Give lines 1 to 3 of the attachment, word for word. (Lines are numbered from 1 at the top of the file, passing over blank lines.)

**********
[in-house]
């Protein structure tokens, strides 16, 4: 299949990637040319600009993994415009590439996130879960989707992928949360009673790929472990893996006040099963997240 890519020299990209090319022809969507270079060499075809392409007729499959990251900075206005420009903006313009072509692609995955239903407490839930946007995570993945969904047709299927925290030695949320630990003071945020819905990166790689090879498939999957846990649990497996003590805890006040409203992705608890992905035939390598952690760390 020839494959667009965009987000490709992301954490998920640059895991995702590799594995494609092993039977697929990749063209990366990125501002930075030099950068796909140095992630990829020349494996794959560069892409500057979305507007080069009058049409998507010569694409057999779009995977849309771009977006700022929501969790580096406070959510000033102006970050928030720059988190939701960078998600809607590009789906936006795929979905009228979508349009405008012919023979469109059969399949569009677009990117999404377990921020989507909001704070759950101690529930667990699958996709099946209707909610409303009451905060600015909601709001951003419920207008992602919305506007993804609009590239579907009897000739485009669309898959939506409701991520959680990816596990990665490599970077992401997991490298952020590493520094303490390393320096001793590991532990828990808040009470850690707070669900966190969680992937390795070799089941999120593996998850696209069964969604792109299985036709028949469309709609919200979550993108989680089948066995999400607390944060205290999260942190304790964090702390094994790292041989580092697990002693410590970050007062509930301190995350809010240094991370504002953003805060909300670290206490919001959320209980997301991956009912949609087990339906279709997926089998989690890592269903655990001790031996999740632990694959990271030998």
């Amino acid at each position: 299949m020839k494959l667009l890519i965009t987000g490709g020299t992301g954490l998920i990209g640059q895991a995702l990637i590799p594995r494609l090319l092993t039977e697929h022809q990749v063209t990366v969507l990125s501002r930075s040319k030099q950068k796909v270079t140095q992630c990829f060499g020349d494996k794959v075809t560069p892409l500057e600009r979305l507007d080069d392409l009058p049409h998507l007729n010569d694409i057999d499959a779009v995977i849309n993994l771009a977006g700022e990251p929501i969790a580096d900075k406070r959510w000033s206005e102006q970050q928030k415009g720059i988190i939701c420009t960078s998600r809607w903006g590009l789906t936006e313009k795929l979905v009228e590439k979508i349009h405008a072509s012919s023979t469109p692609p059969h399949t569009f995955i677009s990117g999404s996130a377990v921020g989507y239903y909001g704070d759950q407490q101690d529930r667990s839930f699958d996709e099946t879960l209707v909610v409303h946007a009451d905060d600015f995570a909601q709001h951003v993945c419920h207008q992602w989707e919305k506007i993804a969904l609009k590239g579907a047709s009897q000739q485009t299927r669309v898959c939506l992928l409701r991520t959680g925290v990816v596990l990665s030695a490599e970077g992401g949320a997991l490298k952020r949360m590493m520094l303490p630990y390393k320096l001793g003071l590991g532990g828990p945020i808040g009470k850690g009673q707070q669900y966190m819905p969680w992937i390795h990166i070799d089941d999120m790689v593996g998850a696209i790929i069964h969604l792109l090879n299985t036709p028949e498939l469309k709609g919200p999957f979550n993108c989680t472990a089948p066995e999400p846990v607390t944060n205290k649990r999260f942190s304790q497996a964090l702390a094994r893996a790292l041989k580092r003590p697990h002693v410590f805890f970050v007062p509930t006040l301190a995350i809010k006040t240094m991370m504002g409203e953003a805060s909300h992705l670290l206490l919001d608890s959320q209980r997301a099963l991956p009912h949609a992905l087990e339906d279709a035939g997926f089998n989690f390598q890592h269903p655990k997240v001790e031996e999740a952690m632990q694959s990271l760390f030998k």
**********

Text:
[in-house]
């Protein structure tokens, strides 16, 4: 299949990637040319600009993994415009590439996130879960989707992928949360009673790929472990893996006040099963997240 890519020299990209090319022809969507270079060499075809392409007729499959990251900075206005420009903006313009072509692609995955239903407490839930946007995570993945969904047709299927925290030695949320630990003071945020819905990166790689090879498939999957846990649990497996003590805890006040409203992705608890992905035939390598952690760390 020839494959667009965009987000490709992301954490998920640059895991995702590799594995494609092993039977697929990749063209990366990125501002930075030099950068796909140095992630990829020349494996794959560069892409500057979305507007080069009058049409998507010569694409057999779009995977849309771009977006700022929501969790580096406070959510000033102006970050928030720059988190939701960078998600809607590009789906936006795929979905009228979508349009405008012919023979469109059969399949569009677009990117999404377990921020989507909001704070759950101690529930667990699958996709099946209707909610409303009451905060600015909601709001951003419920207008992602919305506007993804609009590239579907009897000739485009669309898959939506409701991520959680990816596990990665490599970077992401997991490298952020590493520094303490390393320096001793590991532990828990808040009470850690707070669900966190969680992937390795070799089941999120593996998850696209069964969604792109299985036709028949469309709609919200979550993108989680089948066995999400607390944060205290999260942190304790964090702390094994790292041989580092697990002693410590970050007062509930301190995350809010240094991370504002953003805060909300670290206490919001959320209980997301991956009912949609087990339906279709997926089998989690890592269903655990001790031996999740632990694959990271030998």
């Amino acid at each position: 299949m020839k494959l667009l890519i965009t987000g490709g020299t992301g954490l998920i990209g640059q895991a995702l990637i590799p594995r494609l090319l092993t039977e697929h022809q990749v063209t990366v969507l990125s501002r930075s040319k030099q950068k796909v270079t140095q992630c990829f060499g020349d494996k794959v075809t560069p892409l500057e600009r979305l507007d080069d392409l009058p049409h998507l007729n010569d694409i057999d499959a779009v995977i849309n993994l771009a977006g700022e990251p929501i969790a580096d900075k406070r959510w000033s206005e102006q970050q928030k415009g720059i988190i939701c420009t960078s998600r809607w903006g590009l789906t936006e313009k795929l979905v009228e590439k979508i349009h405008a072509s012919s023979t469109p692609p059969h399949t569009f995955i677009s990117g999404s996130a377990v921020g989507y239903y909001g704070d759950q407490q101690d529930r667990s839930f699958d996709e099946t879960l209707v909610v409303h946007a009451d905060d600015f995570a909601q709001h951003v993945c419920h207008q992602w989707e919305k506007i993804a969904l609009k590239g579907a047709s009897q000739q485009t299927r669309v898959c939506l992928l409701r991520t959680g925290v990816v596990l990665s030695a490599e970077g992401g949320a997991l490298k952020r949360m590493m520094l303490p630990y390393k320096l001793g003071l590991g532990g828990p945020i808040g009470k850690g009673q707070q669900y966190m819905p969680w992937i390795h990166i070799d089941d999120m790689v593996g998850a696209i790929i069964h969604l792109l090879n299985t036709p028949e498939l469309k709609g919200p999957f979550n993108c989680t472990a089948p066995e999400p846990v607390t944060n205290k649990r999260f942190s304790q497996a964090l702390a094994r893996a790292l041989k580092r003590p697990h002693v410590f805890f970050v007062p509930t006040l301190a995350i809010k006040t240094m991370m504002g409203e953003a805060s909300h992705l670290l206490l919001d608890s959320q209980r997301a099963l991956p009912h949609a992905l087990e339906d279709a035939g997926f089998n989690f390598q890592h269903p655990k997240v001790e031996e999740a952690m632990q694959s990271l760390f030998k």